As President Donald Trump continues to be swept up in controversy amid his alleged remarks about fallen U.S. soldiers, his eldest son's past comments are coming back into the spotlight. In an excerpt from his book, Triggered: How the Left Thrives on Hate and Wants to Silence Us, that first surfaced in November of 2019, Donald Trump Jr. likened the criticism and sacrifices his family has made during his father’s presidency to those who died in war.
In the book, according to Axios, Trump Jr. reflected on a visit to the Arlington National Cemetery, which memorializes thousands of American troops, veterans, and their families, just before his father was inaugurated in January 2017. The visit, however, made Trump Jr. gain "a deep sense of the importance of the presidency and a love of our country," which he explained as "a big sacrifice, costing us millions and millions of dollars annually, a huge book of business that I had personally built." It was as the Army Band bugler played "Taps" in front of the Tomb of the Unknown Soldier that he reflected on the extent of what he saw as his family's sacrifices, which he compared to the sacrifices made by those soldiers.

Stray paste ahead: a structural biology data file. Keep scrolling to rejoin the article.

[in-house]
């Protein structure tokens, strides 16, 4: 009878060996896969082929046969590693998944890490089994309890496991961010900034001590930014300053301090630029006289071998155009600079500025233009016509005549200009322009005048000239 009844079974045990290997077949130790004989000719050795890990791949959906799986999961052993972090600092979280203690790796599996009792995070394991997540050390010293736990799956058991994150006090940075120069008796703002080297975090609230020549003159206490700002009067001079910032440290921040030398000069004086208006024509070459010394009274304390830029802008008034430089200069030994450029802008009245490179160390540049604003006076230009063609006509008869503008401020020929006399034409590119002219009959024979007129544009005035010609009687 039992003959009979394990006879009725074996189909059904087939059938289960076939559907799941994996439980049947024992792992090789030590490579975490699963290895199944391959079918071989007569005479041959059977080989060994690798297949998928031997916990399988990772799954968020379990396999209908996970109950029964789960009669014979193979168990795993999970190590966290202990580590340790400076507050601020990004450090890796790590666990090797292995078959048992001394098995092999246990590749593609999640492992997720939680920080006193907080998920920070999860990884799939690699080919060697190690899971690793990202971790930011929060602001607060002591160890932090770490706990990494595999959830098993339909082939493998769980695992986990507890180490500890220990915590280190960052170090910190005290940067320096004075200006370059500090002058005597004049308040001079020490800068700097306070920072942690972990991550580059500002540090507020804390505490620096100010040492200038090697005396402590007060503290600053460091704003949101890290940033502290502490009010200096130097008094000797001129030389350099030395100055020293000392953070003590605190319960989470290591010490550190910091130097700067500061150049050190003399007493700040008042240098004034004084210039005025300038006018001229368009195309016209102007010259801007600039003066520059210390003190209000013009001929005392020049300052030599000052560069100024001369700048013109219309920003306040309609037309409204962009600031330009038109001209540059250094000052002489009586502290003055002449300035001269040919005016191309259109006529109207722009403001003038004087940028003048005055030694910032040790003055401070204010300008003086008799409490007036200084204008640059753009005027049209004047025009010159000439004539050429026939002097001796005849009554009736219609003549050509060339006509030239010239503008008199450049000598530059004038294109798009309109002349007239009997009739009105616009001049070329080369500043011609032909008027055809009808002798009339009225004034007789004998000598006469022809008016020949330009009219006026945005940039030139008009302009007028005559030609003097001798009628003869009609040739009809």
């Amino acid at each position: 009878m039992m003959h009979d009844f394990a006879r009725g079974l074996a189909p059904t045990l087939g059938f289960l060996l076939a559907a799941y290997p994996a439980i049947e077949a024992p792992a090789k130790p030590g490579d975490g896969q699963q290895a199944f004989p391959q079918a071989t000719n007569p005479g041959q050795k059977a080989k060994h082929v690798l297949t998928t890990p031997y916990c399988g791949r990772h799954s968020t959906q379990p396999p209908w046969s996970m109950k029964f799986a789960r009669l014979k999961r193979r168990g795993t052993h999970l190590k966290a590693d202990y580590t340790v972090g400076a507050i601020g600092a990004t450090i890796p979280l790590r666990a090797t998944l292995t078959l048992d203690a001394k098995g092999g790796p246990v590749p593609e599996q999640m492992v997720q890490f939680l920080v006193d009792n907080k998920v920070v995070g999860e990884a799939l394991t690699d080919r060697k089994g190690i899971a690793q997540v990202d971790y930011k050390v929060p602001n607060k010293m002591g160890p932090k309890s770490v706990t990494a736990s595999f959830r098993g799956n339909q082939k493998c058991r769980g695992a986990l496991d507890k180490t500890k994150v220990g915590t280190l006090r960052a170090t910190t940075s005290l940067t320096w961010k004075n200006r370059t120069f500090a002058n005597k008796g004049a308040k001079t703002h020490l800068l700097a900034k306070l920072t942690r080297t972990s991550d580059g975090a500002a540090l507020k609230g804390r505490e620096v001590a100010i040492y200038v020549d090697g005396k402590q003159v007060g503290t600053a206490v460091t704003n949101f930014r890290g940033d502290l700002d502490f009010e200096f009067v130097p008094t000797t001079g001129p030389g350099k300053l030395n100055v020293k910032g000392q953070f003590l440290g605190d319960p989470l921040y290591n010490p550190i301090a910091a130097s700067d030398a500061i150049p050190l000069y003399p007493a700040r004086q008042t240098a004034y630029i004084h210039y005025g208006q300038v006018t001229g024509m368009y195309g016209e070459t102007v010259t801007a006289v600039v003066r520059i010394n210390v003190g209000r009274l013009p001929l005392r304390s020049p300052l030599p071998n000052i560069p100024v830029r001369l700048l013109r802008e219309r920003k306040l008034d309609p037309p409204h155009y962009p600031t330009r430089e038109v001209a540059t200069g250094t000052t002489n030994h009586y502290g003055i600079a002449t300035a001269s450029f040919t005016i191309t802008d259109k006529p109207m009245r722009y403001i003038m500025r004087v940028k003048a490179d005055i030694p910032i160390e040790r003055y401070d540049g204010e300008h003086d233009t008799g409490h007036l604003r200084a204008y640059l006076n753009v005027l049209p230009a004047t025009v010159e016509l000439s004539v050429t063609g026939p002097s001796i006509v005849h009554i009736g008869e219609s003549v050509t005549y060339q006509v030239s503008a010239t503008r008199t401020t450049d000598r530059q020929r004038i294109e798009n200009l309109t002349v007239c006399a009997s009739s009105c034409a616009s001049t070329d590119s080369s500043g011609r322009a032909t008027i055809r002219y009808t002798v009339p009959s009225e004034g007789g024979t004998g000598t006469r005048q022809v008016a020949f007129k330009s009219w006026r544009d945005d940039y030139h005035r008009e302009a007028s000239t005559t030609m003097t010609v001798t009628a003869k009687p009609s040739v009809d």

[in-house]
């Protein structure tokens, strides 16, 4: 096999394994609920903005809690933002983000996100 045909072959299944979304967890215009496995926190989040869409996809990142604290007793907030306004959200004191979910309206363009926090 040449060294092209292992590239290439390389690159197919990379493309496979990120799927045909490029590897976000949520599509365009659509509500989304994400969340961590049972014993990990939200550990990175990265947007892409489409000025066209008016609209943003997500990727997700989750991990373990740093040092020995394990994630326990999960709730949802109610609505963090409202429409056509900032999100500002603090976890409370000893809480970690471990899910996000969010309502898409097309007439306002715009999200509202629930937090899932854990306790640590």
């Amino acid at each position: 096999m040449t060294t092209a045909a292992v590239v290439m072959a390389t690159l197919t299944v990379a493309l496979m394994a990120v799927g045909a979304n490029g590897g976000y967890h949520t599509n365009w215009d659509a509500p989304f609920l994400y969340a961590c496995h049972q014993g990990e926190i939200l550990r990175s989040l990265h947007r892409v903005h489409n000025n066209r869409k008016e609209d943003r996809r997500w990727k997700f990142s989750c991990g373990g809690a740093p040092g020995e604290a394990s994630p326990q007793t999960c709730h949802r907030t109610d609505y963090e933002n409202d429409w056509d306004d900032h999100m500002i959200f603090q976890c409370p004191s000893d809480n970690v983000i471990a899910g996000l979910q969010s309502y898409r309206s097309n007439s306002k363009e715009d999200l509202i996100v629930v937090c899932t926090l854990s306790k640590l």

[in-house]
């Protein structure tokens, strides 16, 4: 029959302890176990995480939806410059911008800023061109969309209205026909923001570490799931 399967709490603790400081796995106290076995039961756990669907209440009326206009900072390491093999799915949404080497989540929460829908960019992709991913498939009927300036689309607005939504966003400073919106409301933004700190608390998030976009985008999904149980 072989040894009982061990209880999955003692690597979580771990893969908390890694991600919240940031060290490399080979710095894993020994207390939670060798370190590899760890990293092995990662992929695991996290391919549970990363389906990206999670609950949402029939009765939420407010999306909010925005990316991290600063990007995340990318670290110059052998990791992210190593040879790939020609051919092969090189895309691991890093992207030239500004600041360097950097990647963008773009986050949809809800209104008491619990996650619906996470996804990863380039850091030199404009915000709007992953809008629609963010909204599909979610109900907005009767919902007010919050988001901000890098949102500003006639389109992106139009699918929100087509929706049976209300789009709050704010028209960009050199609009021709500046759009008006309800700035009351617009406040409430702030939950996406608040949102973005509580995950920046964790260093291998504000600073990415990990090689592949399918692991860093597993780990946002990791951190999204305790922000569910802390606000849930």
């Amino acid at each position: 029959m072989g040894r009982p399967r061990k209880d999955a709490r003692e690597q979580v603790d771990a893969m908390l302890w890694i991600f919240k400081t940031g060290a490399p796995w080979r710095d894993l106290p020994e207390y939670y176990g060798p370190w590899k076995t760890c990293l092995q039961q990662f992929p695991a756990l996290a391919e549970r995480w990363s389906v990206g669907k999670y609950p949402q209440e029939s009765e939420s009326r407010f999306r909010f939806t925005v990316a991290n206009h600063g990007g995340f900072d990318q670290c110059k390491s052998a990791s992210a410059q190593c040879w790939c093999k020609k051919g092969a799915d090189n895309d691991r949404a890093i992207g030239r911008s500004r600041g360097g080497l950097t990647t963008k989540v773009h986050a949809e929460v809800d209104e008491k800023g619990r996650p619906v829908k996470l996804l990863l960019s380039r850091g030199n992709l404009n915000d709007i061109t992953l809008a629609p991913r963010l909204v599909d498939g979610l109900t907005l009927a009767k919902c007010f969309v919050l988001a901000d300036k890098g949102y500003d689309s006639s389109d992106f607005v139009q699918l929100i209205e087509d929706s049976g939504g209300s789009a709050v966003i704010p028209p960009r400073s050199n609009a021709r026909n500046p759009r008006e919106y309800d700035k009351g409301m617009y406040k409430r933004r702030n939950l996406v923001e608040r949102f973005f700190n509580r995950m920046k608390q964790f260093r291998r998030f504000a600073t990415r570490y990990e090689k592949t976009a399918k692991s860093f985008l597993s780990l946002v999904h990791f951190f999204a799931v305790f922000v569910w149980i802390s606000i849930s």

"In that moment, I also thought of all the attacks we'd already suffered as a family, and about all the sacrifices we’d have to make to help my father succeed — voluntarily giving up a huge chunk of our business and all international deals to avoid the appearance that we were 'profiting off the office,'" Trump Jr. wrote.
Trump Jr.'s remarks, which sparked backlash when they surfaced, were made just a year after the president allegedly called soldiers buried at the Aisne-Marne American Cemetary "losers" and "suckers" for dying in combat. Those alleged comments were made in a report from The Atlantic published Thursday citing four anonymous sources detailing Trump’s failed visit to the Aisne-Marne American Cemetary during his trip to Paris in 2018. The sources allege that Trump reportedly told senior staffers in a meeting, "Why should I go to that cemetery? It's filled with losers," and also called the 1,800 marines who died at Belleau Wood "suckers" for getting killed and did not go to the site of the battle.
While Trump and the White House have denied the report, a number of other outlets, including the Associated Press, corroborated the reporting. Fox News journalist Jennifer Griffin, meanwhile, also confirmed aspects of the report after having spoken with two former senior Trump administration officials.